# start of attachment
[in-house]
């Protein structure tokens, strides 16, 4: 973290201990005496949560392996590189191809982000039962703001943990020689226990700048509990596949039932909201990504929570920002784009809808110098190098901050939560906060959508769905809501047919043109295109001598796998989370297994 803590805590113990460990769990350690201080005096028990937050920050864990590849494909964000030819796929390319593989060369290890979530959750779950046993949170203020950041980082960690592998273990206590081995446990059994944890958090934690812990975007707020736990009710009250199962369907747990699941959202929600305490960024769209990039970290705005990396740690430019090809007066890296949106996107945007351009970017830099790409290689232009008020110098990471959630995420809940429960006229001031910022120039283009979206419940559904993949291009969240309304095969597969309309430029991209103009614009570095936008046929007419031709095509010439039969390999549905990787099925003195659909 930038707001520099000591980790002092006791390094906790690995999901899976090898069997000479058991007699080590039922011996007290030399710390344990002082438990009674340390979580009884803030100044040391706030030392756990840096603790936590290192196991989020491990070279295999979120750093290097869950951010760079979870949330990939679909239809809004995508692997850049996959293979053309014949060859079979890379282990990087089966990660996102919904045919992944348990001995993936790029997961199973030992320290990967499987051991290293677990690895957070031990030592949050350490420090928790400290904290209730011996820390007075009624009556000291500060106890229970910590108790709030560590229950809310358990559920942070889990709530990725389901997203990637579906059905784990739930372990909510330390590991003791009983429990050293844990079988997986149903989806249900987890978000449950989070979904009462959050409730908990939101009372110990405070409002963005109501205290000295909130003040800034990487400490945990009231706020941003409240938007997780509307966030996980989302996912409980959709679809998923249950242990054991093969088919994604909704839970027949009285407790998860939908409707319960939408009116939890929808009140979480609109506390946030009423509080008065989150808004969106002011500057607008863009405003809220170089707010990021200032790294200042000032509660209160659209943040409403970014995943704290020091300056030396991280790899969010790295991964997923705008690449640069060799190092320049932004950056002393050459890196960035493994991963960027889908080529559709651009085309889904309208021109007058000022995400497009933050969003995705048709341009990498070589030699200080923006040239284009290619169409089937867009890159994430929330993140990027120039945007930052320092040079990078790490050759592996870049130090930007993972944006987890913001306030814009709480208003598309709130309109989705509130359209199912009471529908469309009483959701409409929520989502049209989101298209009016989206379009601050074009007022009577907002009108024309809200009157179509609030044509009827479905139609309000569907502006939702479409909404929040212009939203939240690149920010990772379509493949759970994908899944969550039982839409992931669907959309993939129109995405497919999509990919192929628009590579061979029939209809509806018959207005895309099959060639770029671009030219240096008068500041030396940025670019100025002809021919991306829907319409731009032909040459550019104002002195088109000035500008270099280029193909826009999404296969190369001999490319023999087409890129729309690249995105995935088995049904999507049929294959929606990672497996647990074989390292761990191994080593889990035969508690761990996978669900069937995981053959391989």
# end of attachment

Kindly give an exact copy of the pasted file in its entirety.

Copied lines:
[in-house]
């Protein structure tokens, strides 16, 4: 973290201990005496949560392996590189191809982000039962703001943990020689226990700048509990596949039932909201990504929570920002784009809808110098190098901050939560906060959508769905809501047919043109295109001598796998989370297994 803590805590113990460990769990350690201080005096028990937050920050864990590849494909964000030819796929390319593989060369290890979530959750779950046993949170203020950041980082960690592998273990206590081995446990059994944890958090934690812990975007707020736990009710009250199962369907747990699941959202929600305490960024769209990039970290705005990396740690430019090809007066890296949106996107945007351009970017830099790409290689232009008020110098990471959630995420809940429960006229001031910022120039283009979206419940559904993949291009969240309304095969597969309309430029991209103009614009570095936008046929007419031709095509010439039969390999549905990787099925003195659909 930038707001520099000591980790002092006791390094906790690995999901899976090898069997000479058991007699080590039922011996007290030399710390344990002082438990009674340390979580009884803030100044040391706030030392756990840096603790936590290192196991989020491990070279295999979120750093290097869950951010760079979870949330990939679909239809809004995508692997850049996959293979053309014949060859079979890379282990990087089966990660996102919904045919992944348990001995993936790029997961199973030992320290990967499987051991290293677990690895957070031990030592949050350490420090928790400290904290209730011996820390007075009624009556000291500060106890229970910590108790709030560590229950809310358990559920942070889990709530990725389901997203990637579906059905784990739930372990909510330390590991003791009983429990050293844990079988997986149903989806249900987890978000449950989070979904009462959050409730908990939101009372110990405070409002963005109501205290000295909130003040800034990487400490945990009231706020941003409240938007997780509307966030996980989302996912409980959709679809998923249950242990054991093969088919994604909704839970027949009285407790998860939908409707319960939408009116939890929808009140979480609109506390946030009423509080008065989150808004969106002011500057607008863009405003809220170089707010990021200032790294200042000032509660209160659209943040409403970014995943704290020091300056030396991280790899969010790295991964997923705008690449640069060799190092320049932004950056002393050459890196960035493994991963960027889908080529559709651009085309889904309208021109007058000022995400497009933050969003995705048709341009990498070589030699200080923006040239284009290619169409089937867009890159994430929330993140990027120039945007930052320092040079990078790490050759592996870049130090930007993972944006987890913001306030814009709480208003598309709130309109989705509130359209199912009471529908469309009483959701409409929520989502049209989101298209009016989206379009601050074009007022009577907002009108024309809200009157179509609030044509009827479905139609309000569907502006939702479409909404929040212009939203939240690149920010990772379509493949759970994908899944969550039982839409992931669907959309993939129109995405497919999509990919192929628009590579061979029939209809509806018959207005895309099959060639770029671009030219240096008068500041030396940025670019100025002809021919991306829907319409731009032909040459550019104002002195088109000035500008270099280029193909826009999404296969190369001999490319023999087409890129729309690249995105995935088995049904999507049929294959929606990672497996647990074989390292761990191994080593889990035969508690761990996978669900069937995981053959391989």